It’s true. There are people who spend their time doing extensive research on this. According to Scientific American, having plants around has direct benefits for mental functioning. People surrounded by plants in their workplace are able to concentrate better on demanding tasks. It’s not yet clear why this is so, but the scientists are working on it. I’m sure they’re surrounded by plants while they try to figure it out.
PLANTS IN THE OFFICE
A plant at your desk not only looks pretty, it also improves the way you think. Source
3. Houseplants lower stress
Studies have found that hospital patients with a live plant in their room were less stressed, used fewer painkillers and recovered faster.
PLANTS IN THE BEDROOM
Plants in the bedroom are not only beautiful, they will also help you to relax. Designer Heidi Caillier
4. Plants put you in a better mood
Really? Apparently so. Scientists have linked houseplants to many positive benefits, including lower anxiety, lower blood pressure and increased pleasantness.
Ha, I’m putting one in my son’s bedroom TODAY!
PLANTS IN THE ENTRANCE
Doesn’t this just immediately put you in a good mood? Via Tessa Neustadt
OK, enough with all these scientific studies. I think you get the picture. Not only should you eat plants, you should have them all around the house for good health and better performance.
PLANTS ARE GOOD FOR YOU.
Speaking of eating—look at these for the kitchen.
PLANTS IN THE KITCHEN
Who needs a window above the sink if you can look at this? Source
PLANTS ON A SHELF
Waterfalls of plants on the kitchen shelf. Source
5. Plants make space
When you need height you can always install a giraffe. Source
Even with a giraffe, a green leafy thing brings balance. I’ve added one on the other end of the sofa. What do you think?
A plant can balance a giraffe 🙂
However, you don’t need a giraffe. But you do need a plant. Cover the plants in the pictures that follow to see what these rooms would look like without them.
A beautiful living room with a large plant for height by designer Ken Fulk
A bit of greenery adds texture, balance and a touch of randomness. Source
A PLANT AS A FOCUS POINT
A house full of interesting things, and here the plant just completes the picture. See more of this beautiful Australian house here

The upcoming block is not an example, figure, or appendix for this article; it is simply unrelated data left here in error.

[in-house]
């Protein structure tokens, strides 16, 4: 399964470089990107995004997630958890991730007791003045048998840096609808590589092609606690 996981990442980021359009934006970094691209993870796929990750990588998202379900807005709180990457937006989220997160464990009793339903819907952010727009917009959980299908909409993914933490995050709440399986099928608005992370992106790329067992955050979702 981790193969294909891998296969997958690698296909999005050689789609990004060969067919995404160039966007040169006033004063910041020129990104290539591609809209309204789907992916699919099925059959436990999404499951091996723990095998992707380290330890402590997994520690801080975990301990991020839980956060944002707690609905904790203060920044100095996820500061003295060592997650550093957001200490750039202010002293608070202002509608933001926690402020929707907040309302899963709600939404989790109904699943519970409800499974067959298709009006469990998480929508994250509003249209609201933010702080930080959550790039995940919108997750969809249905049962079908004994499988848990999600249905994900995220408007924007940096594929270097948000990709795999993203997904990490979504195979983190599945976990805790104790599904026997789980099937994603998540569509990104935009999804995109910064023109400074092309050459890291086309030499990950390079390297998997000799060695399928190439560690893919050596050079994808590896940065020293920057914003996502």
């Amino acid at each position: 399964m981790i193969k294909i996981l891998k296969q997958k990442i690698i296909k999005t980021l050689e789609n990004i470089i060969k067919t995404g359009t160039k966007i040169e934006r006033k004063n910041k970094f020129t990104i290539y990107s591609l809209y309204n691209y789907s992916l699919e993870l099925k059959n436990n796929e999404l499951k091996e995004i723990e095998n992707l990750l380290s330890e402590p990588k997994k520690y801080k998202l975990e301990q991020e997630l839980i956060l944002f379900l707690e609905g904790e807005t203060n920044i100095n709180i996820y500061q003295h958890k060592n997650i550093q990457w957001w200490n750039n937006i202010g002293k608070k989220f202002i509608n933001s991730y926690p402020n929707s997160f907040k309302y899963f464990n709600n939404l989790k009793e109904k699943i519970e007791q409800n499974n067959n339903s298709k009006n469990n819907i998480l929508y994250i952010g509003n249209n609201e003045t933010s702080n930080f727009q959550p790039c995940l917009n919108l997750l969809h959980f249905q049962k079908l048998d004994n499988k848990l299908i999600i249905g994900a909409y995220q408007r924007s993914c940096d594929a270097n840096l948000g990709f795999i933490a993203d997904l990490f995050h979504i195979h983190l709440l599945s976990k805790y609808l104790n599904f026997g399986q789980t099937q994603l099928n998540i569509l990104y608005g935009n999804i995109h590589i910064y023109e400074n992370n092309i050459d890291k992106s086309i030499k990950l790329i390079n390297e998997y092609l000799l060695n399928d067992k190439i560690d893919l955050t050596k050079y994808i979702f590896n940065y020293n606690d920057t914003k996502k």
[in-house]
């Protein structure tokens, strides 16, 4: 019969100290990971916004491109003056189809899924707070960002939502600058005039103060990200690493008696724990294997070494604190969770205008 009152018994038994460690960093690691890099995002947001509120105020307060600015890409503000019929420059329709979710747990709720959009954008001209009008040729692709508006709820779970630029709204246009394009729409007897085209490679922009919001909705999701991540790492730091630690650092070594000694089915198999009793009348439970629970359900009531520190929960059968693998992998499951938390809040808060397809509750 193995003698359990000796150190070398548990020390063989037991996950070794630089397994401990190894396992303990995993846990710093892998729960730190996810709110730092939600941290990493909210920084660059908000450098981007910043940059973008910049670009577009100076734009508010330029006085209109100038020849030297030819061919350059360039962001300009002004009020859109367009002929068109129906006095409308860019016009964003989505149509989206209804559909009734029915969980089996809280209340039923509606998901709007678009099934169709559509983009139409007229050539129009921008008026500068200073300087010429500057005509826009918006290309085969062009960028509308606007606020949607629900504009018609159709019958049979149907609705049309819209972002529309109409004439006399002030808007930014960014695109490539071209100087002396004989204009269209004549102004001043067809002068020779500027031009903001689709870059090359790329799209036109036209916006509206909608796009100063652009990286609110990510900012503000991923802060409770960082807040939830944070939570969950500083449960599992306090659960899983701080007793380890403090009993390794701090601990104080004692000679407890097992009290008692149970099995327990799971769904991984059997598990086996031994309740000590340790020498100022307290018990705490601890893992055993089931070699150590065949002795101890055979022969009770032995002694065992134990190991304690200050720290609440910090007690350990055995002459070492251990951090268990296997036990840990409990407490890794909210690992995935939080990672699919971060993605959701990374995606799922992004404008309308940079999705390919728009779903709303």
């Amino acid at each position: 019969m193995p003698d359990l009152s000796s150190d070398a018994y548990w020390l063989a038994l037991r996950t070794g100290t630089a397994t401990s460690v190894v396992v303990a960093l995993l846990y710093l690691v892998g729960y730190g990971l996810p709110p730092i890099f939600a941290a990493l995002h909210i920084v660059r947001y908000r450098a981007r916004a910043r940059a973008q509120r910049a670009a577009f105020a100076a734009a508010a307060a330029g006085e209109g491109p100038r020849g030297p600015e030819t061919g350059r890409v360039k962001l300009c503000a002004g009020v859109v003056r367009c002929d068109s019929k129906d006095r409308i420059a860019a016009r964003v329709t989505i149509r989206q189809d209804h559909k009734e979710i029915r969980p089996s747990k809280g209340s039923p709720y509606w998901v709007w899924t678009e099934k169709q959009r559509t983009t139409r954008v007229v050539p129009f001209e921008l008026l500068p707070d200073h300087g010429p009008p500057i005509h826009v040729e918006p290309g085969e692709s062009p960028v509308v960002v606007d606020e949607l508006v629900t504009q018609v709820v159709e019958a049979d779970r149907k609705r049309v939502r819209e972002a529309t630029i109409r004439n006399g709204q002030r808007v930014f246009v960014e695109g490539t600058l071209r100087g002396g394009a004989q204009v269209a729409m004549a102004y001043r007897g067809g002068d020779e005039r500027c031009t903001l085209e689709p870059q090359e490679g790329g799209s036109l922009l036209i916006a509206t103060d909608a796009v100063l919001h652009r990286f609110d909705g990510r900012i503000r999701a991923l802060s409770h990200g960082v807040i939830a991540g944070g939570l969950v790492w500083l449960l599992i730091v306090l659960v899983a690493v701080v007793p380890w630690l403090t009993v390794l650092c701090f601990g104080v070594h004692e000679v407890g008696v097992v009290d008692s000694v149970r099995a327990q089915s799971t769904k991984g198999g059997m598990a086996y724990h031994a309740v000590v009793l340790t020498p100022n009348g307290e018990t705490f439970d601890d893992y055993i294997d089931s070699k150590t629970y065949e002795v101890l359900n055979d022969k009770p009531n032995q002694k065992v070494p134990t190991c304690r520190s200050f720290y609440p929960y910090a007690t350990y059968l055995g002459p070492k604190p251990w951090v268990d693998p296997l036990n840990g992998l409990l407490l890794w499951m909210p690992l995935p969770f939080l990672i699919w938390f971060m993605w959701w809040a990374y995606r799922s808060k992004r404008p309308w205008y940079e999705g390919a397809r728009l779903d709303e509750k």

PLANTS IN THE WINDOWSILL
A delicious window with books and art. Source
PLANTS FOR CONTRAST
There is something about this heavy blue pot with the dainty plant that forces you to look again. Source
PLANTS IN THE ART STUDIO, OF COURSE
I want one of theses, please! Source
PLANTS IN THE GARDEN ROOM
And this too. Source
BUT WHAT IF I DON’T HAVE GREEN FINGERS?
If you’re a plant killer, don’t worry. You’re not alone. Most of us have killed a plant at some point. Poor things, they can’t even get away to look for a better home.
But I found THE PERFECT SOLUTION! It’s so easy you can’t mess it up. AND it looks stunning.
It involves a clear glass vase (or bottle, or decanter, or jar), water, and a branch. Simply put the three together, and that’s it. A very trendy house plant.
Look how these happy branches are growing roots in the clear glass jars. Source
They will sit there and be happy. They will please you with their green foliage for months. They will grow new leaves. They will even grow roots for you. It is so easy.
I’m mad about glass-bowl plants, they’re all over my house.
What do you say, shall we bring the sun and the blue sky inside?
If you want to make the right choices from the start AND love your space, let’s chat about it – on-line or in person.
Over to you
How do you feel about plants in your house?
What do you think about glass-bowl plants? I dare you to try it – and I want to hear from you how easy and fabulous they really are.
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I have spent some time in making normal plant to bonsai plant. I am sure its associated with Japan.
Thanks for stopping by, Gloria, and well done for nurturing your very own Bonsai – they certainly are a beautiful addition to any interior, and I love using a bonsai as an accent table piece.